Sequencing the human genome, as well as that of various viruses, bacteria, and other lifeforms, has had an enormous impact on our lives. It’s allowed us to create new medicines, to improve the foods we eat, and to inform us about our own genetic history. One of the world’s most prolific geneticists involved in these efforts over the past two decades isn’t satisfied, however. Dr. Jun Wang sees potential for much more. His dream is to combine genomics with data science to elevate healthcare to an entirely different level.

Wang founded iCarbonX in 2015 to combine big data with genetics to develop artificial intelligence that will allow us to optimise the health and quality of life of the individual. Since its founding, the company has attracted over $600 million in investments, and is currently valued at over $1 billion, making it one of only 3 unicorn startups in China.

Early career

Wang is no stranger to high-profile projects. In 1999, he co-founded the Beijing Genomics Institute (BGI) to join Human Genome Project as China’s representative, and led it as CEO until 2015. The project was completed in 2003, with BGI sequencing approximately 1 per cent of the genome. Since then, BGI has become the world’s largest genetics research center, conducting research into cancer and other diseases, as well as viruses and bacteria. Besides this, they’ve also sequenced the genomes of a wide variety of plants, specifically food crops, and animals, including the giant panda, silkworms, and honey bees.

BGI has applied this data over the past decades to provide commercial science, health, agricultural, and informatics services to pharmaceutical companies. Wang, however, saw greater opportunities in his findings. Genes are expressed differently depending on how a person eats or behaves, and on what kinds of environmental factors they are exposed to. In order to create truly personalised medicine, more than just genes need to be taken into account.

Combining big data and genetics

According to Wang, the idea of creating digital models of people came from his experience as a student, where he created a digital model of a ladybug that could predict its behaviour. This preceded his scientific career, but would later inform his attitude about the potential applications of genetic data.

By combining information about our genetics with detailed data about our environment and our lifestyle, healthcare to create a “digital me”, healthcare could become far more personalised than it is today. More importantly, data from many individuals could be analysed to create a larger “internet of life”, or a “digital we”. With this, it would become possible to statistically predict the health outcomes of various lifestyle choices for individuals in advance based on their genes. Moreover, it would become possible to understand exactly why a particular individual was experiencing a health problem, and what specific treatments or lifestyle changes would help.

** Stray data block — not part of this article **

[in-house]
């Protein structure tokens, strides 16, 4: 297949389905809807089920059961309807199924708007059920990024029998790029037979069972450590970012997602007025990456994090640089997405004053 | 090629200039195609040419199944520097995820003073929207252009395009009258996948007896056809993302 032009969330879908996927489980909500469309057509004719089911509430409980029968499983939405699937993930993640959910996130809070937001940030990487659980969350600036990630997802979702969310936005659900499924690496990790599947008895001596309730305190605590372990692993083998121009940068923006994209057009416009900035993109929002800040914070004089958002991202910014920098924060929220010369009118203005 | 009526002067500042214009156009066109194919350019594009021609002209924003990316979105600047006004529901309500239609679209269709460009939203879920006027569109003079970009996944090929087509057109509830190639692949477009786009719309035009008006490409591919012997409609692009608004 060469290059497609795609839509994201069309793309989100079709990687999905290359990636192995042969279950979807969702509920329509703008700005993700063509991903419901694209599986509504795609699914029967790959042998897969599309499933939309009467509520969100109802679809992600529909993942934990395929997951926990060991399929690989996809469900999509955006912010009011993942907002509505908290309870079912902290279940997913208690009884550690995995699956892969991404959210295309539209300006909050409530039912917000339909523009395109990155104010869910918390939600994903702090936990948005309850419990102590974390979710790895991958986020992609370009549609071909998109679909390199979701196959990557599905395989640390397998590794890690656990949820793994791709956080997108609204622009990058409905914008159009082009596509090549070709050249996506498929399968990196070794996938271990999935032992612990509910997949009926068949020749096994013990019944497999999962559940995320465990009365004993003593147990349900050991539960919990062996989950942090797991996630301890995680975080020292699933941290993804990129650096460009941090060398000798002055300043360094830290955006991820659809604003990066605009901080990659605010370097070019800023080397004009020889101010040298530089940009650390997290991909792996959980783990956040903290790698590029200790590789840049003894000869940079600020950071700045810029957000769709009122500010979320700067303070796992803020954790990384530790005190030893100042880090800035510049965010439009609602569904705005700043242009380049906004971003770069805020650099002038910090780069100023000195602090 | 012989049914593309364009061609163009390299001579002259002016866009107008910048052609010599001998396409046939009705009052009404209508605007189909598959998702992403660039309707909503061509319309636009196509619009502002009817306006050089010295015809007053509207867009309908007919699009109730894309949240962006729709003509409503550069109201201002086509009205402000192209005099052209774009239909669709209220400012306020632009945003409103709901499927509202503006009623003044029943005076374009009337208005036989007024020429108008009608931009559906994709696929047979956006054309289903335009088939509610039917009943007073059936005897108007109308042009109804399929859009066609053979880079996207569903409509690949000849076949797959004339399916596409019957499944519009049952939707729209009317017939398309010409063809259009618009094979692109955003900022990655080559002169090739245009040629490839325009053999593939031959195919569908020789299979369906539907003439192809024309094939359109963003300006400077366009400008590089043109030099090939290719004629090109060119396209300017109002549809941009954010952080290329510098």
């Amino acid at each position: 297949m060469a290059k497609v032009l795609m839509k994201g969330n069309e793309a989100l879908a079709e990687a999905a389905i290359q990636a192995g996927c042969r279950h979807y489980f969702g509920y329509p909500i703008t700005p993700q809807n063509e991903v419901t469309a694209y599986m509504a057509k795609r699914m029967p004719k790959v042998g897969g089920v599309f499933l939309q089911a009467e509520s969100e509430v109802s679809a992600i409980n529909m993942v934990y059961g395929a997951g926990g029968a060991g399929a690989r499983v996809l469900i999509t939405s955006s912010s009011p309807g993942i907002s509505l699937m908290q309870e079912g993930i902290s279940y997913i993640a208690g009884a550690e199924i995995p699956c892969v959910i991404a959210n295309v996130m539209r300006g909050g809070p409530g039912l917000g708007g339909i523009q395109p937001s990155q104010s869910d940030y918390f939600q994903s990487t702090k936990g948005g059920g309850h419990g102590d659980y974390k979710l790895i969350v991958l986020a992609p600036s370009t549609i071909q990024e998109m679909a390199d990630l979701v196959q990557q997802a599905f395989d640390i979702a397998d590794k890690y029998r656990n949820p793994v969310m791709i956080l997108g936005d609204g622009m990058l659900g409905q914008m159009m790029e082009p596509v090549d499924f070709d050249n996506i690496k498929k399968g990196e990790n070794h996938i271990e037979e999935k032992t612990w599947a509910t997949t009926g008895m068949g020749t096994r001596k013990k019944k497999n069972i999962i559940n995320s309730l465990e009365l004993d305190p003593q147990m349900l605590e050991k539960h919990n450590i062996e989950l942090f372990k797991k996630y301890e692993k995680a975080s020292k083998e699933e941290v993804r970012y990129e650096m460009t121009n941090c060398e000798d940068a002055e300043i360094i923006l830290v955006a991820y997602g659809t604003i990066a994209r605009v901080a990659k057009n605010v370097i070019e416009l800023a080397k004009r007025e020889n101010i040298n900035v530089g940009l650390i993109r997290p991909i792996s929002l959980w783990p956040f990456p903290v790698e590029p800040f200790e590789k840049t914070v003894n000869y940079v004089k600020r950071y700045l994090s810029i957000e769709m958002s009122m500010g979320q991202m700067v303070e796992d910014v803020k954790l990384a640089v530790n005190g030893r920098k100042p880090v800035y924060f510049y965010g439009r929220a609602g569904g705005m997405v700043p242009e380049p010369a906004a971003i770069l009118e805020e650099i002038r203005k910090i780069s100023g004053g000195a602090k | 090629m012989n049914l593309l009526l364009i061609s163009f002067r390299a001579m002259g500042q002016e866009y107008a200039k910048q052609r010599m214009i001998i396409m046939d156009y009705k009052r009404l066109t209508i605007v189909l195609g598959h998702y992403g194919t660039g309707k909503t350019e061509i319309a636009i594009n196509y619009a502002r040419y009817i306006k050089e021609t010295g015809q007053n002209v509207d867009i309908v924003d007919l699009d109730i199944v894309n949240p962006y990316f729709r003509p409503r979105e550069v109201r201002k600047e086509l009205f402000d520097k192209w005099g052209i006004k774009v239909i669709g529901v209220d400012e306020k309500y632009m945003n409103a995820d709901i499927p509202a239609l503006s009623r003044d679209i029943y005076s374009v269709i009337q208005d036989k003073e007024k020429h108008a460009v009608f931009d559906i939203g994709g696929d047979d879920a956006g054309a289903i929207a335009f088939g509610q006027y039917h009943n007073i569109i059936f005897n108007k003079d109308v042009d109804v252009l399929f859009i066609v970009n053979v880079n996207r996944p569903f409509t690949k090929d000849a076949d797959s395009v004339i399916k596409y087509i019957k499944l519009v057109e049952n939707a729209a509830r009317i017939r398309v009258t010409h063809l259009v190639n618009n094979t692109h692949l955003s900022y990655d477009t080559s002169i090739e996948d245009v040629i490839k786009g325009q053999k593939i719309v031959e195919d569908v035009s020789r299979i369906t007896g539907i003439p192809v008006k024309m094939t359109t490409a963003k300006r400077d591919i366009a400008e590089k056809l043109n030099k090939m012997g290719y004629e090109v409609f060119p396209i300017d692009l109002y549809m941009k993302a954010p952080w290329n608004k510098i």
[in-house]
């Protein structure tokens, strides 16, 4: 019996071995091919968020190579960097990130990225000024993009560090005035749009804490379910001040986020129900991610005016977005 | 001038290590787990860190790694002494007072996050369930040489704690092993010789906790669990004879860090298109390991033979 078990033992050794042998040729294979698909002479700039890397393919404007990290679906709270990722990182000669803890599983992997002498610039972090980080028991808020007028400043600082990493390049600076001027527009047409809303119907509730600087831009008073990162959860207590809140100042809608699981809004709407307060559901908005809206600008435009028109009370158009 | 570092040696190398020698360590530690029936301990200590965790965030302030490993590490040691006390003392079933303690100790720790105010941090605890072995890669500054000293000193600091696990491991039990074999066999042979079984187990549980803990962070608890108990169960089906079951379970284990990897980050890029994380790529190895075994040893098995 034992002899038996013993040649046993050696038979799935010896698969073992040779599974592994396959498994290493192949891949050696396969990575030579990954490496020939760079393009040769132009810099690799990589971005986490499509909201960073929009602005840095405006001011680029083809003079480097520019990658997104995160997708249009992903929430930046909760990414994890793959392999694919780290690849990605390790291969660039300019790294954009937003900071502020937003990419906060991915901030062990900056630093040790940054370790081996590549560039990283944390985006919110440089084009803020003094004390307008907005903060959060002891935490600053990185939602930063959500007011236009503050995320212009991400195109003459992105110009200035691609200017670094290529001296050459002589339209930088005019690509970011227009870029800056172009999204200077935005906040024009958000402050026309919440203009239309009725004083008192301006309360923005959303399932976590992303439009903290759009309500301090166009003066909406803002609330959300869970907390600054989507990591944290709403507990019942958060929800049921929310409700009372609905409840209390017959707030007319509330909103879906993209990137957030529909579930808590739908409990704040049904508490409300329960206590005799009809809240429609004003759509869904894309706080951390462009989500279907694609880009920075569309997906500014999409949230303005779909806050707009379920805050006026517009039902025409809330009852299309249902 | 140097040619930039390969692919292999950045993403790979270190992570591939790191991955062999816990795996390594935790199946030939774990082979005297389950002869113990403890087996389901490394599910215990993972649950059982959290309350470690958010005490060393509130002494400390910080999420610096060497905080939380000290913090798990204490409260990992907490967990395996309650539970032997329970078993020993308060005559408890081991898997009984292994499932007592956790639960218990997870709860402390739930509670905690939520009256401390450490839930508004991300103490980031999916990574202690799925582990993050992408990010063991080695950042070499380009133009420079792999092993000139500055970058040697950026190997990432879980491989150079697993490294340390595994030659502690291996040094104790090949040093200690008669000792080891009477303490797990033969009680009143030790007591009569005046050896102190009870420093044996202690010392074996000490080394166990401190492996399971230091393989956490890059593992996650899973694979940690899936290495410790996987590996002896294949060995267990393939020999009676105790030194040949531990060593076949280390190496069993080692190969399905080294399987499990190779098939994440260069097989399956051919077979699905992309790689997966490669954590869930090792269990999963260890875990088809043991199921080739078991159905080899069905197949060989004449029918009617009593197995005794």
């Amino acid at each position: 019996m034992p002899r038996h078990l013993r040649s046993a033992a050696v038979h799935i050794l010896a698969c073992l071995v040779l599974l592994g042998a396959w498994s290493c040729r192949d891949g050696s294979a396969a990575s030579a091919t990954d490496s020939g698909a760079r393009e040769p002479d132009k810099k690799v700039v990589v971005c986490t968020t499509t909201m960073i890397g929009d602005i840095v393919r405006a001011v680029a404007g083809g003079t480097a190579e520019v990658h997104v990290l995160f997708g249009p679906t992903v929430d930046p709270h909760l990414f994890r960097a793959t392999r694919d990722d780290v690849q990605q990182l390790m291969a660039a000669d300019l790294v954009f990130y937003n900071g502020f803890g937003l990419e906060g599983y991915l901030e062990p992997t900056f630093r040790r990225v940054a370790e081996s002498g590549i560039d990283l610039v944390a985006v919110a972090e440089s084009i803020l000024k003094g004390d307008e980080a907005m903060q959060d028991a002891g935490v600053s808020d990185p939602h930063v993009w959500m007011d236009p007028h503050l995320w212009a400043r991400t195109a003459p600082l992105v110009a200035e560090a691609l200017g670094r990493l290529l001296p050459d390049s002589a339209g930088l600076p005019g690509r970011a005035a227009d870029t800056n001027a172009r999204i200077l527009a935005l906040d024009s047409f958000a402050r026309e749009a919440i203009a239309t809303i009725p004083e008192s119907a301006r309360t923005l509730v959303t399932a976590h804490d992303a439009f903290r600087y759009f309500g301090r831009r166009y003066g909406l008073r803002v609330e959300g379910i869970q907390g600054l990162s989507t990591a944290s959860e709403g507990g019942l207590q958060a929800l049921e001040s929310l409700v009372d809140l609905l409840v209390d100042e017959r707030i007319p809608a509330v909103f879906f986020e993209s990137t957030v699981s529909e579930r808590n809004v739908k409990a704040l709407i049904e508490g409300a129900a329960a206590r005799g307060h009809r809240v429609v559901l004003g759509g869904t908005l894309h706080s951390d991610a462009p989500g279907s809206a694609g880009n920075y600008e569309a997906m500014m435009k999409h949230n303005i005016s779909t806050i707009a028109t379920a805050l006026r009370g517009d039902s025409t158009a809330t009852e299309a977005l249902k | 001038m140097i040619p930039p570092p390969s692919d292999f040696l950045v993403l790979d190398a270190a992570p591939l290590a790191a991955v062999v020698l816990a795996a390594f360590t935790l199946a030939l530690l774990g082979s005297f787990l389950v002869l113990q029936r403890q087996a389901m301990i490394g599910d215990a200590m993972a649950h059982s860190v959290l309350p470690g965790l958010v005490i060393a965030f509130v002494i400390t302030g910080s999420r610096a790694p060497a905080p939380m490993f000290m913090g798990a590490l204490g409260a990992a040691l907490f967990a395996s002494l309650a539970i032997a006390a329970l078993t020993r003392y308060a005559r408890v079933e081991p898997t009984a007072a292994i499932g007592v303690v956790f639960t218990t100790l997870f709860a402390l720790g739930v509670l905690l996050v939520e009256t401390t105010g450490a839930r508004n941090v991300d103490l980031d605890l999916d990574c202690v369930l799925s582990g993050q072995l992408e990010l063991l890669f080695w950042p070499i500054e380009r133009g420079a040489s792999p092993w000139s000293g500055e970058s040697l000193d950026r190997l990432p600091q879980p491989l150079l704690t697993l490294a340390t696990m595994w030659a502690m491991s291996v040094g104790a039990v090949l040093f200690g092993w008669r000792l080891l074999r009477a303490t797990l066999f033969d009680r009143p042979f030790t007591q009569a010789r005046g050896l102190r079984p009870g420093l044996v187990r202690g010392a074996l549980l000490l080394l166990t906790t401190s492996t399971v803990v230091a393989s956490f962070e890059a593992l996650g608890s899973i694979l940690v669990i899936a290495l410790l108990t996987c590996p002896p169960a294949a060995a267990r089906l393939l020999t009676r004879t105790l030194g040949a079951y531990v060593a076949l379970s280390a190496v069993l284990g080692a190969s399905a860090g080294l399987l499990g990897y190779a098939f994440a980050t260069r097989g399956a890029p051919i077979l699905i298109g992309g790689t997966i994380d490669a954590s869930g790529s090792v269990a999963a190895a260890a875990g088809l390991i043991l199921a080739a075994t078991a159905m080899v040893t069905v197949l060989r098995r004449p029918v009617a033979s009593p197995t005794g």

The problem with this was the sheer amount of data mining and analysis involved. A “digital me” would need to know much more than just a person’s genome. It would also need data about the proteins, genes, metabolites, and antibodies in and on the individual, as well as information about their diet, lifestyle, and environment. Then, all of these data points would need to be analysed to create a greater, marvellously complex picture of the individual.

Turning an idea into a unicorn

The idea of cost-effectively collecting and analysing the vast amount and variety of data needed to produce an accurate “digital me” was unrealistic just a decade ago. However, citing the dramatic reduction in the cost of gene sequencing, Wang claims that the cost of a “digital me” could be brought down to as little as $100 within “3 to 5 years”.

Leaning on the authority of expertise

Claiming that a product will become affordable in the future is not typically an ideal pitch to investors. Wang, however, has been a leading voice in genomics for decades, and has the personal authority to support his ambitious claims. To make iCarbonX a reality, he recruited a network of other AI and health technology companies into his “Digital Life Alliance”, drastically increasing the resources and expertise available to advance the project.

The result has been overwhelming optimism. In total, the project has received $1 billion in investments, and received a great deal of international attention. In 2017, the company began providing immune profiling in China, Singapore, and Taiwan. A year later, they partnered with DaChan Food to begin providing personalised precision nutrition to customers.

What we can learn

Looking at Wang’s path to success, we can see that he built on his prior authority as a leading scientist in his field to expand into other industries, namely information technology and artificial intelligence. This allowed him to gain the support of other experts in those fields, making what would otherwise have been a long shot project into a wildly promising startup.